How does oxygen differ from any other Gas? If you really think about it, there is no difference. Well...You know what I mean.


I had an article out of a Science publication about 20 years ago and it was titled, "The Halogen Breathers."

The author of the said article went on to point out that lifeforms may evolve from the other gases in the Periodic chart other than oxygen.

He also pointed out that oxygen readily reacts with other elements and it's interactions carbon making it the choice for life here on Earth.

Oxygen releases more than twice the energy in it's reactions than the nearest candidate.

While there may be lifeforms in the universe that may not need oxygen for survivel, they may never develope into higher lifeforms.

In the event that they may, they would be sluggish in their movements cancelling any threats they may want impose against us!



posted on Jan, 15 2005 @ 04:17 PM
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If we judge to potential for life on other planets by our definition of the requirements to sustain life (as many seem to) then it is easy to see how they assume it is impossible. However, it seems very possible to me that no matter what the conditions on other plantes are, there may be life of some sort. The problem is only in our definition of life forms and the environment required to sustain it. It is very possible that life on other planets may be in some form that is completely unrecognizable or understandable by us. Maybe the objects that we believe to be rocks are actually a life form. Maybe certain gases are a life form. Maybe, maybe, maybe - there are enless possibilities. Many more than we can even imagine as our knowledge is limited to the physical limitation of our life form and environment.



posted on Jan, 15 2005 @ 04:24 PM
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Originally posted by capone3d
but how active will that life force be under temperatures of about -80 degrees celcius


who knows. maybe for them -80 is a nice summer day



posted on Jan, 15 2005 @ 07:16 PM
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,but how active will that life force be under temperatures of about -80 degrees celcius. Ok so maybe it's in suspended animation ,some kind of prolonged hibernation. Could it survive hundreds of millions of years in this state?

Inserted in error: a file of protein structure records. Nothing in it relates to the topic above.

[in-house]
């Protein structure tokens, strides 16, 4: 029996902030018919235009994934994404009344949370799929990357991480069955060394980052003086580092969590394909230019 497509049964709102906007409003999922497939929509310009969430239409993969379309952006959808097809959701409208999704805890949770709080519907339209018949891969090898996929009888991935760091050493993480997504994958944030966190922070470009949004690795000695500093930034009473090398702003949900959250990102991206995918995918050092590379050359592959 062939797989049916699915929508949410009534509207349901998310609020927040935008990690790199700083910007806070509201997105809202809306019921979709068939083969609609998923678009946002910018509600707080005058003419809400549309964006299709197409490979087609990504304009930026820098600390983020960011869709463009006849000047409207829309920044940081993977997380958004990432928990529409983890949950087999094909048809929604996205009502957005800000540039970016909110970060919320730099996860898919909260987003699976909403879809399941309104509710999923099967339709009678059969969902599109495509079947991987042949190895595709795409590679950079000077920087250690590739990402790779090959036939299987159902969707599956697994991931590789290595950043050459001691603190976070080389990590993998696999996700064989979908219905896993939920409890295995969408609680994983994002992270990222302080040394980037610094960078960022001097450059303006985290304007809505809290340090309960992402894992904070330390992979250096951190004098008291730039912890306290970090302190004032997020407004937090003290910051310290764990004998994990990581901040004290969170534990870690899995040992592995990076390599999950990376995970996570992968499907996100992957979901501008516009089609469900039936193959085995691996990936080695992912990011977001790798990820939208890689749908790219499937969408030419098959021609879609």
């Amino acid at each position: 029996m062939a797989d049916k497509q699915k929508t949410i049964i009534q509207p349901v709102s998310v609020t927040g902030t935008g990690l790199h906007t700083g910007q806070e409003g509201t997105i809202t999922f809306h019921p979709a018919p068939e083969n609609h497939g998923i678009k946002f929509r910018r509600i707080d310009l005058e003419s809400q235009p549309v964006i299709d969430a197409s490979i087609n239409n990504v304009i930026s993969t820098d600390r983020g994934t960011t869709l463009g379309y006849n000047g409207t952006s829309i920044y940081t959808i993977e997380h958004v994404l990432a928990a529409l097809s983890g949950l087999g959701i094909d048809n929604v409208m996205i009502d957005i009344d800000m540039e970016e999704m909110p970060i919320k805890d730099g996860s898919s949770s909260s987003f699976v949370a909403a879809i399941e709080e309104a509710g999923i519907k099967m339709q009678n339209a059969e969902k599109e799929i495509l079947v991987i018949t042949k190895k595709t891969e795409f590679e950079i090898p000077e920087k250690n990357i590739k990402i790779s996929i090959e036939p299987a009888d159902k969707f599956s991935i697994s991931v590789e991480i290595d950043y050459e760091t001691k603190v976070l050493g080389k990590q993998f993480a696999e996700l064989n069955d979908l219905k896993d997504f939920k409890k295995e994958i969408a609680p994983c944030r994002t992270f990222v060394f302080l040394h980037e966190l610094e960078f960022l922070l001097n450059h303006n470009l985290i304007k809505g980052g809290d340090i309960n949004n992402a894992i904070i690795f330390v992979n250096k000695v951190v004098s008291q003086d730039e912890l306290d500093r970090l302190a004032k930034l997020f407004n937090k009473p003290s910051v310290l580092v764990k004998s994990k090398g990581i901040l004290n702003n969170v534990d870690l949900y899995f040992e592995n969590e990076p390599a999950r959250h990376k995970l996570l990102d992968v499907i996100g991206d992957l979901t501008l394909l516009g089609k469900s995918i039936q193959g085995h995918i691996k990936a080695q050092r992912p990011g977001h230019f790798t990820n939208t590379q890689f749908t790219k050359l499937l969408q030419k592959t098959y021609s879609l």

Hibernation? Why wouldn't they be able to live at that tempurature, Like the person up there said, there are living animals that live in spots of the earth that the sun never even reaches.

But If they are breathing something other then O2, then why can't their bodies withstand and function perfectly at -80?



[edit on 15-1-2005 by _BLiND_]



posted on Jan, 15 2005 @ 10:14 PM
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Great subject.
I have argued this with people for years,just saying that a planet cant support life doesnt make it so.
arent scientist always being surprised becasue something works when it wasnt supposed to?
now maybe higher life forms need oxygen to evolve,but id be happy if we only discovered single celled organisms,anything alive will do.
if titan is geologically active,id have to say the chances for SOME kind of life there goes up dramaticaly.
not to mention mars,and the good possibility that we may still find life there under the surface.
theres still so much of our solar system thats unexplored,there could be life everywhere,we just havent looked in the right places.
saturn?jupiter?neptune?uranus?venus? for all of our work,we still know very little about these planets,we have a long way to go.
which reminds me of why nuclear powered spacecraft and explorers are so important,theres only so much you can do with solar power and batteries.
and what better place than space to further our knowledge of nuclear power.